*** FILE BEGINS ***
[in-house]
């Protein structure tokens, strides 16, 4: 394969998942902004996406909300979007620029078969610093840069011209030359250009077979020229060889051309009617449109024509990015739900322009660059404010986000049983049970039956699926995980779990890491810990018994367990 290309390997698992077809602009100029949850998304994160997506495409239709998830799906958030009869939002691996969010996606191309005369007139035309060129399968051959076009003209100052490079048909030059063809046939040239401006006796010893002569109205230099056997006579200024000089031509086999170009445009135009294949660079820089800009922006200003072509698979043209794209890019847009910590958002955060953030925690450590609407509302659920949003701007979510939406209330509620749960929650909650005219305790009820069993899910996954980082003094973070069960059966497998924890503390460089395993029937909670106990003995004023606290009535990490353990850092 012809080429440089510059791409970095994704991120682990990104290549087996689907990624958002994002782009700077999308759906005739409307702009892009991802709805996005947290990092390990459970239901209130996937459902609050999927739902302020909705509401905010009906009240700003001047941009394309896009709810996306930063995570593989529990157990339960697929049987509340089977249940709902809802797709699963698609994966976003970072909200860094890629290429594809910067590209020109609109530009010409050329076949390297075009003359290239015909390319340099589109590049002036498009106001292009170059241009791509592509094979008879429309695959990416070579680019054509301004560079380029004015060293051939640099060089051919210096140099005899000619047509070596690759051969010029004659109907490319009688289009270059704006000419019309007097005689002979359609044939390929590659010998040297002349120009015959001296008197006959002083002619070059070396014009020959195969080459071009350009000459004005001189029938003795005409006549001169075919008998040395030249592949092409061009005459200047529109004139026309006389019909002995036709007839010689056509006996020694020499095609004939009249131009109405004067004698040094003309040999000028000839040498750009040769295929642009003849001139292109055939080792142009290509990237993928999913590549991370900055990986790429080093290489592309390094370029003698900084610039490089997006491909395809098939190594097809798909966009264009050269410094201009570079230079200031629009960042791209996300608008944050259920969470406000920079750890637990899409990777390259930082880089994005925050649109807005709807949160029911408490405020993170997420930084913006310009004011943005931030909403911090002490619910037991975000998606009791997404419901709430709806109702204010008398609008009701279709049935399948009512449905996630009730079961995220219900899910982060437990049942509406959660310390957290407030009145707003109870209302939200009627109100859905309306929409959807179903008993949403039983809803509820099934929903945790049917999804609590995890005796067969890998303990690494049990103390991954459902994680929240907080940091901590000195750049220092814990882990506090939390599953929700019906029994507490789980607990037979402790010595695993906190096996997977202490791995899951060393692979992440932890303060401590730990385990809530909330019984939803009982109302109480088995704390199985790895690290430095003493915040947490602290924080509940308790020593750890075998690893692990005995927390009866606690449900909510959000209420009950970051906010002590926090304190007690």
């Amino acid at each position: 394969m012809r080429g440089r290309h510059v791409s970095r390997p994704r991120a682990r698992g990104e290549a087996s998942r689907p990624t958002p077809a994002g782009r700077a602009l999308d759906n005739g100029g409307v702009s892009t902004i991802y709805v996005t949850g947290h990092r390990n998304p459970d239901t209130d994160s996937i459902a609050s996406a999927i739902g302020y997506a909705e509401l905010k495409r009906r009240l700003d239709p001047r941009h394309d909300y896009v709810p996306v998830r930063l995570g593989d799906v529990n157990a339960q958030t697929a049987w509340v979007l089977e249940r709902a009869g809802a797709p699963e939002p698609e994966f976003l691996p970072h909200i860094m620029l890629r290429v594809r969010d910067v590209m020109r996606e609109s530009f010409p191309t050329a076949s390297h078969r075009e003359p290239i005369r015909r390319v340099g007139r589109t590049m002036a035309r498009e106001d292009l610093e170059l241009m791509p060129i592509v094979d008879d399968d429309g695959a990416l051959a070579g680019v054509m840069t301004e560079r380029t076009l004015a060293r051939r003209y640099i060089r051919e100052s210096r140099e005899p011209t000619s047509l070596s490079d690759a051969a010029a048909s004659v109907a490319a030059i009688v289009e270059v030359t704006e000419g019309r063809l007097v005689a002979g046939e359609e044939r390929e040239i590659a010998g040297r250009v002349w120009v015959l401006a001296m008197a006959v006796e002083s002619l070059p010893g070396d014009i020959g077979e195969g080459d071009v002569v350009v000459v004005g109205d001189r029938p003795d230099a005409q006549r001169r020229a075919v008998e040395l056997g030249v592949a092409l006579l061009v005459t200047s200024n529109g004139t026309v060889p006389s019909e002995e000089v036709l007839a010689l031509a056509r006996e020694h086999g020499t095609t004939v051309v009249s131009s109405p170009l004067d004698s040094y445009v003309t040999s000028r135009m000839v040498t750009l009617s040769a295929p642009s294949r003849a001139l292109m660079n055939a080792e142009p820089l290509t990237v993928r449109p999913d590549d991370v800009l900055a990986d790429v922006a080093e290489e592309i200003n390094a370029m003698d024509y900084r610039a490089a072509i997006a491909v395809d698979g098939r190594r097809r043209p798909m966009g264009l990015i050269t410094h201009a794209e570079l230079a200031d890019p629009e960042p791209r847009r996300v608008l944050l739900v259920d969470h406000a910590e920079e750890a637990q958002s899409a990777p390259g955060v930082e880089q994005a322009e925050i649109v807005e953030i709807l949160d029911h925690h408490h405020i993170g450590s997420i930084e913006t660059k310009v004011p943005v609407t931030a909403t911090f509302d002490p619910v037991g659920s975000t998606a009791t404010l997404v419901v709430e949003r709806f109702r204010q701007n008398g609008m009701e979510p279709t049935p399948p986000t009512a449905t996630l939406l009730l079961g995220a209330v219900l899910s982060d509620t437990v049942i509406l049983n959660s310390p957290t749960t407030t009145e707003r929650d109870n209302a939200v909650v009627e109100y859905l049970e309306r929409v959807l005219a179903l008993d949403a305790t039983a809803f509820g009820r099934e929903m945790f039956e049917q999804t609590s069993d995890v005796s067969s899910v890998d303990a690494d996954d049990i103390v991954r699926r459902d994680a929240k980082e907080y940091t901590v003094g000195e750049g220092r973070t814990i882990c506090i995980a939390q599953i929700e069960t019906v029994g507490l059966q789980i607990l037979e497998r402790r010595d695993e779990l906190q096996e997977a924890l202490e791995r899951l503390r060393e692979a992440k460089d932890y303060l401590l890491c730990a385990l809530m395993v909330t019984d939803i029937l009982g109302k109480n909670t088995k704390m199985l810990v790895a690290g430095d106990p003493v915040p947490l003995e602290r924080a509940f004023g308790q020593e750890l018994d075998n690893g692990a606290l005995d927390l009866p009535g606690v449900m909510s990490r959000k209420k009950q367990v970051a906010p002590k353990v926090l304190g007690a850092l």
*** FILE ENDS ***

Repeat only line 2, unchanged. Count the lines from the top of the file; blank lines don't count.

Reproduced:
């Protein structure tokens, strides 16, 4: 394969998942902004996406909300979007620029078969610093840069011209030359250009077979020229060889051309009617449109024509990015739900322009660059404010986000049983049970039956699926995980779990890491810990018994367990 290309390997698992077809602009100029949850998304994160997506495409239709998830799906958030009869939002691996969010996606191309005369007139035309060129399968051959076009003209100052490079048909030059063809046939040239401006006796010893002569109205230099056997006579200024000089031509086999170009445009135009294949660079820089800009922006200003072509698979043209794209890019847009910590958002955060953030925690450590609407509302659920949003701007979510939406209330509620749960929650909650005219305790009820069993899910996954980082003094973070069960059966497998924890503390460089395993029937909670106990003995004023606290009535990490353990850092 012809080429440089510059791409970095994704991120682990990104290549087996689907990624958002994002782009700077999308759906005739409307702009892009991802709805996005947290990092390990459970239901209130996937459902609050999927739902302020909705509401905010009906009240700003001047941009394309896009709810996306930063995570593989529990157990339960697929049987509340089977249940709902809802797709699963698609994966976003970072909200860094890629290429594809910067590209020109609109530009010409050329076949390297075009003359290239015909390319340099589109590049002036498009106001292009170059241009791509592509094979008879429309695959990416070579680019054509301004560079380029004015060293051939640099060089051919210096140099005899000619047509070596690759051969010029004659109907490319009688289009270059704006000419019309007097005689002979359609044939390929590659010998040297002349120009015959001296008197006959002083002619070059070396014009020959195969080459071009350009000459004005001189029938003795005409006549001169075919008998040395030249592949092409061009005459200047529109004139026309006389019909002995036709007839010689056509006996020694020499095609004939009249131009109405004067004698040094003309040999000028000839040498750009040769295929642009003849001139292109055939080792142009290509990237993928999913590549991370900055990986790429080093290489592309390094370029003698900084610039490089997006491909395809098939190594097809798909966009264009050269410094201009570079230079200031629009960042791209996300608008944050259920969470406000920079750890637990899409990777390259930082880089994005925050649109807005709807949160029911408490405020993170997420930084913006310009004011943005931030909403911090002490619910037991975000998606009791997404419901709430709806109702204010008398609008009701279709049935399948009512449905996630009730079961995220219900899910982060437990049942509406959660310390957290407030009145707003109870209302939200009627109100859905309306929409959807179903008993949403039983809803509820099934929903945790049917999804609590995890005796067969890998303990690494049990103390991954459902994680929240907080940091901590000195750049220092814990882990506090939390599953929700019906029994507490789980607990037979402790010595695993906190096996997977202490791995899951060393692979992440932890303060401590730990385990809530909330019984939803009982109302109480088995704390199985790895690290430095003493915040947490602290924080509940308790020593750890075998690893692990005995927390009866606690449900909510959000209420009950970051906010002590926090304190007690």